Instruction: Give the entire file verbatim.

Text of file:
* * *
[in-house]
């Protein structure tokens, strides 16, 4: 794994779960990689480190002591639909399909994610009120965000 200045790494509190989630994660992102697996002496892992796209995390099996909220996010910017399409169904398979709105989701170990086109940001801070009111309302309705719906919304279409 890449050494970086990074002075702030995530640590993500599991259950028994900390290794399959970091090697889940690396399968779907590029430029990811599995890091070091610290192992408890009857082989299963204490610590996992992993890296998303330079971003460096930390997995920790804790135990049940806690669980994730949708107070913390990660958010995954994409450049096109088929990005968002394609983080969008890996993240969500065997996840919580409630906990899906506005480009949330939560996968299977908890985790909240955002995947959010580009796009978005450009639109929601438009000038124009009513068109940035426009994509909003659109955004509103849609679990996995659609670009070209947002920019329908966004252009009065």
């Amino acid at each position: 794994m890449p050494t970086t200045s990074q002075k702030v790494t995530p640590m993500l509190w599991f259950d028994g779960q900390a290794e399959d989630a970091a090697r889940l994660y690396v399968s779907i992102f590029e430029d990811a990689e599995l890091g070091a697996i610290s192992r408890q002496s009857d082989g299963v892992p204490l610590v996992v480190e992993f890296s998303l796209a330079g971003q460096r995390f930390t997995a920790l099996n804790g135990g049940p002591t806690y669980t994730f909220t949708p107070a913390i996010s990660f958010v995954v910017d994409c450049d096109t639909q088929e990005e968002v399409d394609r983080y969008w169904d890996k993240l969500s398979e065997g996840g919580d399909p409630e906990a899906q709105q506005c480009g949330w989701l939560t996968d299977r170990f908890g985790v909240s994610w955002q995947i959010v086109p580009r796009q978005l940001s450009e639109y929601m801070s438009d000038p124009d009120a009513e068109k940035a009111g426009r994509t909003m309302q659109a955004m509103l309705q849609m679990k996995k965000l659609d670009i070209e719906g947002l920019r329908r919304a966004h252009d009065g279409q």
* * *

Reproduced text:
[in-house]
């Protein structure tokens, strides 16, 4: 794994779960990689480190002591639909399909994610009120965000 200045790494509190989630994660992102697996002496892992796209995390099996909220996010910017399409169904398979709105989701170990086109940001801070009111309302309705719906919304279409 890449050494970086990074002075702030995530640590993500599991259950028994900390290794399959970091090697889940690396399968779907590029430029990811599995890091070091610290192992408890009857082989299963204490610590996992992993890296998303330079971003460096930390997995920790804790135990049940806690669980994730949708107070913390990660958010995954994409450049096109088929990005968002394609983080969008890996993240969500065997996840919580409630906990899906506005480009949330939560996968299977908890985790909240955002995947959010580009796009978005450009639109929601438009000038124009009513068109940035426009994509909003659109955004509103849609679990996995659609670009070209947002920019329908966004252009009065």
């Amino acid at each position: 794994m890449p050494t970086t200045s990074q002075k702030v790494t995530p640590m993500l509190w599991f259950d028994g779960q900390a290794e399959d989630a970091a090697r889940l994660y690396v399968s779907i992102f590029e430029d990811a990689e599995l890091g070091a697996i610290s192992r408890q002496s009857d082989g299963v892992p204490l610590v996992v480190e992993f890296s998303l796209a330079g971003q460096r995390f930390t997995a920790l099996n804790g135990g049940p002591t806690y669980t994730f909220t949708p107070a913390i996010s990660f958010v995954v910017d994409c450049d096109t639909q088929e990005e968002v399409d394609r983080y969008w169904d890996k993240l969500s398979e065997g996840g919580d399909p409630e906990a899906q709105q506005c480009g949330w989701l939560t996968d299977r170990f908890g985790v909240s994610w955002q995947i959010v086109p580009r796009q978005l940001s450009e639109y929601m801070s438009d000038p124009d009120a009513e068109k940035a009111g426009r994509t909003m309302q659109a955004m509103l309705q849609m679990k996995k965000l659609d670009i070209e719906g947002l920019r329908r919304a966004h252009d009065g279409q």